Another Week - 9th August, 2018

Further “eloquent testimony” to the “splendid character” of the late Capt Furnell was contained in a letter received by his widow, which the Chronicle published a century ago this week.
It read: “I am sure no words of ours can express the deep regret and sorrow we feel at the loss of your husband, who we have known so long and respected so much. His hard and conscientious work, which naturally brought its reward in promotion, only goes to show what a fine character we have lost. His devotion to duty was only exceeded by his devotion to God; therefore, it is to Him we trust and leave the issue, knowing that He does all things for the best. It may be a little consolation to you to know your husband is buried in a large cemetery at the base and was carried to his last resting place by the undersigned sergeants of his own battalion, and there were about eight officers present. Three volleys were fired by 100 men the regiment to which he belonged, and the Last Post, which was sounded by the bugler, ended the career of a fine officer and gentleman. Please accept our deepest sympathy in your sad bereavement. It was signed Sgts Spencer, Dale, Alcock, Laithwood, Byrom and Tatton.
We also had more on the death of Pte Starkey. We said it would be remembered that when Pte Starkey joined up — in September 1915 — the youths of the town were pouring down the drill hall in one constant stream, eager to “do their bit” for the Great Cause.
Pte Starkey was 22 and could claim many friends in Congleton and Astbury. He was particularly well known at Astbury, where, prior to the war, he was employed as a farm-hand. He went out to France in February 1916 and had been engaged in many sanguinary battles.
The official news that reached his mother was to the effect that he was “gassed” on 25th July and died on the following day at No.10 General Hospital, Rouen, France. This was about the same time that Capt Furnell was mortally wounded, and several of the rank and file killed and “gassed”.
Mrs Brown, of 4, Princess Street, Congleton, had received official notification (dated 1st August, 1918) from the officer in charge of records, Shrewsbury, saying that with no further news having been received about Pte Amos Brown, the Cheshire Regiment, who had been missing since 30th July, 1916, the army council had concluded that he was dead.
At the time of enlistment in May 1915, Pte Brown was employed by Peter Ford, of Eaton, and, after a spell of training, he went out with a draft to France. He was posted as “missing” and Mrs Brown had sought tidings of him through “every available channel”.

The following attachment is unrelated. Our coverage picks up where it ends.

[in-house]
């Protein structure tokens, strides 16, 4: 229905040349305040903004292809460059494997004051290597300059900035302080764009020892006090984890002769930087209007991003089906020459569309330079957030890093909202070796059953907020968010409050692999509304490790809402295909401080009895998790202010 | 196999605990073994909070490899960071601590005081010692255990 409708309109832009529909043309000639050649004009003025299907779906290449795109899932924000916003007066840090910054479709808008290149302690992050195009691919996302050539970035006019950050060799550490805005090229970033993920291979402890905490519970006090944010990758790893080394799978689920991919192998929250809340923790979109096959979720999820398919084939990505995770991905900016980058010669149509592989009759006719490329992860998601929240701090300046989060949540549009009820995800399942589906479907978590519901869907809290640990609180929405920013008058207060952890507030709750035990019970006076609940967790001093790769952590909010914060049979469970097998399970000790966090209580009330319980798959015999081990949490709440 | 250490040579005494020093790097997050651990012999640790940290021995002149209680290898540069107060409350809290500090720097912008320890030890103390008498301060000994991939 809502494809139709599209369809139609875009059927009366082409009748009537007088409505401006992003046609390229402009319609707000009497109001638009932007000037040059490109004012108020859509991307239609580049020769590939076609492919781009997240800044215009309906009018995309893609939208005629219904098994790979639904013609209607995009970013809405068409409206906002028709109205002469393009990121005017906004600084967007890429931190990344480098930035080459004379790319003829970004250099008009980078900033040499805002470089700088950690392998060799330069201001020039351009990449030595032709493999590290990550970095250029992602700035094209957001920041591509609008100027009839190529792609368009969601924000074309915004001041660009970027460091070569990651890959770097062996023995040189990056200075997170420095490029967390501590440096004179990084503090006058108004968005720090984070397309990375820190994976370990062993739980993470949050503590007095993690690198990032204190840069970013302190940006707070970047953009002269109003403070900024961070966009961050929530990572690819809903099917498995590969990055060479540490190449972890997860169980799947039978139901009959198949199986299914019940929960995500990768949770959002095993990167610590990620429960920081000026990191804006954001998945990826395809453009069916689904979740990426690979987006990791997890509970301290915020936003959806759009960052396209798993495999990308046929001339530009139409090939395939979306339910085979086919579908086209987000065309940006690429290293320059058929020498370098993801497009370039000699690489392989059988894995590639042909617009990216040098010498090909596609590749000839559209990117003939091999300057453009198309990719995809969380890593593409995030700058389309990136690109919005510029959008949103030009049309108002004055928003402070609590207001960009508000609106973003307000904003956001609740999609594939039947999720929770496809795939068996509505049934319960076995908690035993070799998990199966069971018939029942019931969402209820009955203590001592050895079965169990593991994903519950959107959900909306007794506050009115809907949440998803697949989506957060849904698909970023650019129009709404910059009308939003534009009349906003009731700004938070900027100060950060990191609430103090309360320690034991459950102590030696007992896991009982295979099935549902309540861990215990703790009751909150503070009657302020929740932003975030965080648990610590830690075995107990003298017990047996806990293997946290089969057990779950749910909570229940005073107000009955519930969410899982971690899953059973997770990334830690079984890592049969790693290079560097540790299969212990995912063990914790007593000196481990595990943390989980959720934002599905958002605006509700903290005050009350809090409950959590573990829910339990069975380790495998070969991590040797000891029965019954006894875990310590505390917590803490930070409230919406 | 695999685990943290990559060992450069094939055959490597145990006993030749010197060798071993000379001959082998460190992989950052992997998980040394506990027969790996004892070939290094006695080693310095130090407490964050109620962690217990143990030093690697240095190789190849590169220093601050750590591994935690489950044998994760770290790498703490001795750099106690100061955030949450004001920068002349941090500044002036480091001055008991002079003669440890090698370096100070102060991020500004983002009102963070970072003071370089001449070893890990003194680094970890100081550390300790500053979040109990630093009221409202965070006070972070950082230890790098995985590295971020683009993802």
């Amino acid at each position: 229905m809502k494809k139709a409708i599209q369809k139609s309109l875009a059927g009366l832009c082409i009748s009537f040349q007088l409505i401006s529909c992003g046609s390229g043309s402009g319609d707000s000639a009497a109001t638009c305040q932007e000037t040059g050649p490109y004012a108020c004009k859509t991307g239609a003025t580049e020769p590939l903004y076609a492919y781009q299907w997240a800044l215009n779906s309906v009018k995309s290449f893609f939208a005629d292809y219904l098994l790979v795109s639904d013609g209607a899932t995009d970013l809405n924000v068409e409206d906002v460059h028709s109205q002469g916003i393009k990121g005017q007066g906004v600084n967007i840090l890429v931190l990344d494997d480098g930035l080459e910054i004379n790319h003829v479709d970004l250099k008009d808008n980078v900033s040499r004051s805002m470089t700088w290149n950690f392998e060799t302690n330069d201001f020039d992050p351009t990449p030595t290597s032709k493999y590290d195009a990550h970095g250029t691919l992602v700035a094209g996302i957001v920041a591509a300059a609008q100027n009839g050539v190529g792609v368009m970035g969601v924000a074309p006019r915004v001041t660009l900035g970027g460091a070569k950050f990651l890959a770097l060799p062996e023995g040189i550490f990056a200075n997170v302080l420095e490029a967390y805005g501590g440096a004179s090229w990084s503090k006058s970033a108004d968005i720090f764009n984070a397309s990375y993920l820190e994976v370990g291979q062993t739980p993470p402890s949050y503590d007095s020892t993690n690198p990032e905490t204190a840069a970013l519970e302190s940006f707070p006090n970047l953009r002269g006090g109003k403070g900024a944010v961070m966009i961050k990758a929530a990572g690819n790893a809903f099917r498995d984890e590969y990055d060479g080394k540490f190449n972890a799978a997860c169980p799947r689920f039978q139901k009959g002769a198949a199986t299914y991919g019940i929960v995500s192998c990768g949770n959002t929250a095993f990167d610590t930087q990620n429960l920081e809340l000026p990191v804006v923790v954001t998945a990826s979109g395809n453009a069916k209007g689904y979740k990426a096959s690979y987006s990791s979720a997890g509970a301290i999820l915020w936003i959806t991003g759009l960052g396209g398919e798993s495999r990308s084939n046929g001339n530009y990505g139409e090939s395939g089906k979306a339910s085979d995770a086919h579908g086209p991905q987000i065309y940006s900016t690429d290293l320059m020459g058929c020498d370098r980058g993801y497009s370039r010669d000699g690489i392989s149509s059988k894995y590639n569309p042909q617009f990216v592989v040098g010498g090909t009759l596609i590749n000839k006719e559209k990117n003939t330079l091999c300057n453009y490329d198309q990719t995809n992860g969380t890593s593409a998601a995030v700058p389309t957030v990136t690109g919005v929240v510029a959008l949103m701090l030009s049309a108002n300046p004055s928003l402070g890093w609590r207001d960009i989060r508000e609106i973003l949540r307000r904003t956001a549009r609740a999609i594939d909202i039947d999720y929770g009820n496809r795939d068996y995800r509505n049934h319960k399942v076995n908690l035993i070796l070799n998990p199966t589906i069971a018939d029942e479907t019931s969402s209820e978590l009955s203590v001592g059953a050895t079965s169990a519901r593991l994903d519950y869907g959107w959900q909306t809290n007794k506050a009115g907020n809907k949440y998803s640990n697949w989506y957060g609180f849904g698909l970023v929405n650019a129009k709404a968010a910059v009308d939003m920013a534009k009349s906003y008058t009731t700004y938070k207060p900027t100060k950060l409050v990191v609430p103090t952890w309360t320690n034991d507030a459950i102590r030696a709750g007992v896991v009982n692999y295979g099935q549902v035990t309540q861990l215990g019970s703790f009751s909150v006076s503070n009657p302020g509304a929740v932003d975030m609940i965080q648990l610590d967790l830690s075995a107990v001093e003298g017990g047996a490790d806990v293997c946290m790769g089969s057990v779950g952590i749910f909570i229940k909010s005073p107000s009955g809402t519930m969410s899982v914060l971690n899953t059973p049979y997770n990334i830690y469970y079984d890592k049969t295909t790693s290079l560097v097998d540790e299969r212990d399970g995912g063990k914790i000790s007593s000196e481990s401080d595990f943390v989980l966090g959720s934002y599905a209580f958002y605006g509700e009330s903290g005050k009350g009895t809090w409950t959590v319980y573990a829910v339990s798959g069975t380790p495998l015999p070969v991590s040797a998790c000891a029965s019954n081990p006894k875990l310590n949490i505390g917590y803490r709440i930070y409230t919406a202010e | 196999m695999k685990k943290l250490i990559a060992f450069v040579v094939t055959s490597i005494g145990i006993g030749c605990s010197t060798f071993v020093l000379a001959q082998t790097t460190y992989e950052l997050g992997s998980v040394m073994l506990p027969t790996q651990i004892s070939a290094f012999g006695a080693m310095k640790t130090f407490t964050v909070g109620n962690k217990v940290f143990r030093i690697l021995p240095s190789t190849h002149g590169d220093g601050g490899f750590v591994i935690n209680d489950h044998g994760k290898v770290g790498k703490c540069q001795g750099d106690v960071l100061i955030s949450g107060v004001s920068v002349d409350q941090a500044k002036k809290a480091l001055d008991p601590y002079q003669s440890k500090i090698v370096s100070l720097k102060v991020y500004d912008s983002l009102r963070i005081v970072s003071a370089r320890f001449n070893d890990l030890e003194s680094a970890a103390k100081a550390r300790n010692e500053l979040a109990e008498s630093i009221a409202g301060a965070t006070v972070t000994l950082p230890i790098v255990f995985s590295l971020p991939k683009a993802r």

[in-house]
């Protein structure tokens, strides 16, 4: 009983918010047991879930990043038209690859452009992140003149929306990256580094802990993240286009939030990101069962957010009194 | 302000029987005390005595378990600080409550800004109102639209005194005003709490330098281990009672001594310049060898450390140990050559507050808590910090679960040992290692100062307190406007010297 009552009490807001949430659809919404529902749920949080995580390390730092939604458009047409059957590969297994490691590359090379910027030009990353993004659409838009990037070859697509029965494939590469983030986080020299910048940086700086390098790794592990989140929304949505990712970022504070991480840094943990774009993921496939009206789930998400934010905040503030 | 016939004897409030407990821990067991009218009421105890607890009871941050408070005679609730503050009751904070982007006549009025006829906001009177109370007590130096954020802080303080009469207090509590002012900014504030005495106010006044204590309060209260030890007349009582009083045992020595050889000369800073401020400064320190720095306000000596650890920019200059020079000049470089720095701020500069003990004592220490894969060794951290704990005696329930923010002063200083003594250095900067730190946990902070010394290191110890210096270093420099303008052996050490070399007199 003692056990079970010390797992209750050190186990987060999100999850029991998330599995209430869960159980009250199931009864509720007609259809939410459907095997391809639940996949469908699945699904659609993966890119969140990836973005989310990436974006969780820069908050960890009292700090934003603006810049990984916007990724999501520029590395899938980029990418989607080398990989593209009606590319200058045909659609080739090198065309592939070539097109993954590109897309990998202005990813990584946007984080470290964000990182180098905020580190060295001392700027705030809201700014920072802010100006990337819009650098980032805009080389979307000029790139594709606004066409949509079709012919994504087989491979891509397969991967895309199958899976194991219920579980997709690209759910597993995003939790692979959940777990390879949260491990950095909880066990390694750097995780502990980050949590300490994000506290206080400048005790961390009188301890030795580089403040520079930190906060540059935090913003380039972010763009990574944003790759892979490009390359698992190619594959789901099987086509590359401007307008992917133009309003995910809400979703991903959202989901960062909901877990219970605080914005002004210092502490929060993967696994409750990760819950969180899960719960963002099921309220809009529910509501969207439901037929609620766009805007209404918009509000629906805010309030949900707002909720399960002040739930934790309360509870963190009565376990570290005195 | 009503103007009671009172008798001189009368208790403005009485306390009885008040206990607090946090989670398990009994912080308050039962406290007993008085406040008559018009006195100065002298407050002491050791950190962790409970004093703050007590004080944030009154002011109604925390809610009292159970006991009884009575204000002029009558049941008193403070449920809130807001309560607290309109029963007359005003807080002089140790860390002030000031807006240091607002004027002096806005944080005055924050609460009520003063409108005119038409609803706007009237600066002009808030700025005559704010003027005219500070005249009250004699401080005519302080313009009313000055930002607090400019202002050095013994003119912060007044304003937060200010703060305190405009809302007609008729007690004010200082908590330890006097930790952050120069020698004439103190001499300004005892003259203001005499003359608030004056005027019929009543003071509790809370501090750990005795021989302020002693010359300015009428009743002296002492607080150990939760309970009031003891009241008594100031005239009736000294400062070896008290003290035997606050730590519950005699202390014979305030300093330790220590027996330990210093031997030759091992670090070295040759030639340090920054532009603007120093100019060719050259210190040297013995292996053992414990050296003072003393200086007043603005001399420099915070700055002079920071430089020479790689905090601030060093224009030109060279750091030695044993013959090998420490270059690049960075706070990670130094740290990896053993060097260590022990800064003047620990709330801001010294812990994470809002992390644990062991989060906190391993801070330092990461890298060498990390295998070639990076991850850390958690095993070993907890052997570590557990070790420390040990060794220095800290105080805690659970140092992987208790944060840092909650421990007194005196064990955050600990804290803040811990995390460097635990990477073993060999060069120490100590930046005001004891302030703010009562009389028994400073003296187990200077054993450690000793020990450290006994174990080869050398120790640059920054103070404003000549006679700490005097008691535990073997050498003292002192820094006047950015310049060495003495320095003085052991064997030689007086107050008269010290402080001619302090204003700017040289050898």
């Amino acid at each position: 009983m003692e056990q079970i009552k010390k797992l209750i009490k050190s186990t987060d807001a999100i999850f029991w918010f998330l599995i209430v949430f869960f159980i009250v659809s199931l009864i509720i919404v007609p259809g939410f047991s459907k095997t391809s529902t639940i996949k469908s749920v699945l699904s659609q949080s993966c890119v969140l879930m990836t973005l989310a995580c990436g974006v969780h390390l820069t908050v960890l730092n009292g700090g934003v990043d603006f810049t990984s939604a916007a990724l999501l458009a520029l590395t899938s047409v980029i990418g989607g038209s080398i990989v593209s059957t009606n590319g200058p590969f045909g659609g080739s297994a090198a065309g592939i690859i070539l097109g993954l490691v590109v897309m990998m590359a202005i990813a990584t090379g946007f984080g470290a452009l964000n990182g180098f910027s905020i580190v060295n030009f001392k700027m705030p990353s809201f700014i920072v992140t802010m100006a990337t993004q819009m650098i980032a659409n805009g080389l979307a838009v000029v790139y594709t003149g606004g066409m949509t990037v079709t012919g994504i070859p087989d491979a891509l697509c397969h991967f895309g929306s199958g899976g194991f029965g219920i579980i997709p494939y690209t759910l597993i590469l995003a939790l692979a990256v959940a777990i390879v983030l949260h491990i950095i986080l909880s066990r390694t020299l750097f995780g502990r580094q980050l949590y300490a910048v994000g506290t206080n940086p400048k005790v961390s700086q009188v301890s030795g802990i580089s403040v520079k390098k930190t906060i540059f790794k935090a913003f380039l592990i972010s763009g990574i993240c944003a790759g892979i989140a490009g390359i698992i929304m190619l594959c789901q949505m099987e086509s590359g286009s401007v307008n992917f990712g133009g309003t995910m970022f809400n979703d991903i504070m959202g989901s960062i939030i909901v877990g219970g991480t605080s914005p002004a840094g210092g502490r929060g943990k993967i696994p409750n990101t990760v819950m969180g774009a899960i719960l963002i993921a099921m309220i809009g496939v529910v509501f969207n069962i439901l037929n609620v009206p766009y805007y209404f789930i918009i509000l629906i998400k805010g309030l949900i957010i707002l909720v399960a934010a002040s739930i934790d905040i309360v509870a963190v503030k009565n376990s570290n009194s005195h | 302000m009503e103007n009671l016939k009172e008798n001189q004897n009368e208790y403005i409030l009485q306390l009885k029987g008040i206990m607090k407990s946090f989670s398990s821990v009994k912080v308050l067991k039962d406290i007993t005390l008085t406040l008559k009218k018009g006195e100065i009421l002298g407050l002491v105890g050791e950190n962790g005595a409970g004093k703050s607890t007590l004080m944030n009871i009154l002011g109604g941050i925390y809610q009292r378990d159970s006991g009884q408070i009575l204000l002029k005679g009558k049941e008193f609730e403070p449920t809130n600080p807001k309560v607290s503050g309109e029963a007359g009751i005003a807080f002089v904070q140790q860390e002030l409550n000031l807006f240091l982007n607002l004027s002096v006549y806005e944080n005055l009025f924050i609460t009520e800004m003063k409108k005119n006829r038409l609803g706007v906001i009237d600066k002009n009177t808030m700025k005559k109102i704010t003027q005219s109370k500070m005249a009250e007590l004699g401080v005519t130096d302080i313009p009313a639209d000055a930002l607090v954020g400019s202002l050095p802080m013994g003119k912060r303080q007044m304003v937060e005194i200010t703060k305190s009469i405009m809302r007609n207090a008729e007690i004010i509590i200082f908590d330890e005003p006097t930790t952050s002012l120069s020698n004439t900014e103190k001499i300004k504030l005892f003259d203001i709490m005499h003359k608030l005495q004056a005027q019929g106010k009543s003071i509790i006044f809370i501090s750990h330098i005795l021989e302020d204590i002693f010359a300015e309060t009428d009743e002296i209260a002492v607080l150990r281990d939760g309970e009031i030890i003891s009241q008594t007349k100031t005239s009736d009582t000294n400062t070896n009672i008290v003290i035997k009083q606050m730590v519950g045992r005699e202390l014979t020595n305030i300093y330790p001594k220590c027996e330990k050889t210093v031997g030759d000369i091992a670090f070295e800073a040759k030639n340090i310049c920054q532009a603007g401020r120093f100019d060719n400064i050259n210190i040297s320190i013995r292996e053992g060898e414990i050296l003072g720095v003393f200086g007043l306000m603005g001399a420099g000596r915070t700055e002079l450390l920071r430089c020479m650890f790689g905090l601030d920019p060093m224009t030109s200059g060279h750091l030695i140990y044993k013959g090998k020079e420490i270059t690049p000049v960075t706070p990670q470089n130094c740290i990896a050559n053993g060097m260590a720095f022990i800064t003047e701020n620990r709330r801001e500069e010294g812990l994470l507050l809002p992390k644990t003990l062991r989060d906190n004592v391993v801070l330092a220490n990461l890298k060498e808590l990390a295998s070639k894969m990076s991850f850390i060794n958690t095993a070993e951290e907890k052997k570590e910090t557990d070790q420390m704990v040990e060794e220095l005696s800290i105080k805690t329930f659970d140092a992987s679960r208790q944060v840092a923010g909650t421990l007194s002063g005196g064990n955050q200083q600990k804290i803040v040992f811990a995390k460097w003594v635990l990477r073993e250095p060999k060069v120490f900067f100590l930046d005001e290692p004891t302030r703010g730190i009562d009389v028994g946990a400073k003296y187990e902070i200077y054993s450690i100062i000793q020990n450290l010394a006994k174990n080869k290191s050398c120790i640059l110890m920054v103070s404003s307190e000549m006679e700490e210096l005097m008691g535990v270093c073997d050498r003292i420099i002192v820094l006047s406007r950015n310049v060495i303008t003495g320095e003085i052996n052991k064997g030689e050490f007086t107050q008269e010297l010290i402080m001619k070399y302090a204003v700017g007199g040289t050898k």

There was more on the death Sapper WT Hill, second son of Mr and Mrs Walter Hill, of High Street, Congleton, and the eldest of four brothers on active service, who died of wounds on 27th July, in a Canadian Hospital at Doullen.
In a letter to the bereaved parents, a comrade (Lce/Cpl WJO Kemp) describes how Sapper Hill met with his injuries.
“It happened while we were going on duty. The Germans sent over some shells very quickly, and we could not run for shelter, but had to get what cover we could in an old trench. Unfortunately, this shell dropped into the trench between us.”
The No.3 Canadian Stationary Hospital, BEF, France, had also written. The letter read: “He was brought in here yesterday very seriously wounded, and after some efforts to resuscitate him, the necessary operation was performed, but of no avail. All that skill, care, and sympathy could do was done for him. His thoughts were with you while he was conscious.”
A further letter elicits the sad intelligence that Sapper Hill did not survive but a few hours after his wounds were attended to, one arm had to be amputated, and a leg was badly shattered. He could leave no specific message, as he was scarcely conscious, and too weak to speak.
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Mrs Dean, of Princess Street, Congleton, had received news that the younger of her sons (Pte Jack Dean) had escaped a watery grave, for in crossing and re-crossing the seas he had twice been torpedoed.
The following are extracts from a letter sent to his mother after the hospital ship on which he was crossing was torpedoed.
“Just a line hoping this letter finds you all in the best of health. Well, I suppose you have received the post card I sent you from Southampton telling you I had been torpedoed again. I shall never forget it! What with being wounded and sick I really thought that there was but little hope of ever being saved but — thank God! — I came out all right.” We also reported a great Anglo-French attack along a 20-mile front, with 7,000 prisoners and 100 guns taken.
The operations started on the Amiens front and saw French, Canadian, Australian, and English divisions, assisted by a large number of British tanks, storm the Germans on a front of over 20 miles from the Avre river at Braches to the neighbourhood of Morlancourt.
The British had fooled the Germans into thinking the various men were elsewhere, sending out fake messages of an advance on one hand and quietly moving men about on the other. The enemy was taken by surprise and at all points the Allied troops made rapid progress. At an early hour, our first objectives had been reached on the whole front of attack.
During the morning the advance of the Allied infantry continued, actively assisted by British cavalry, light tanks, and motor machine-gun batteries.
The resistance of the German divisions in line was overcome at certain points after sharp fighting, and many prisoners, and a number of guns, were captured by our troops.

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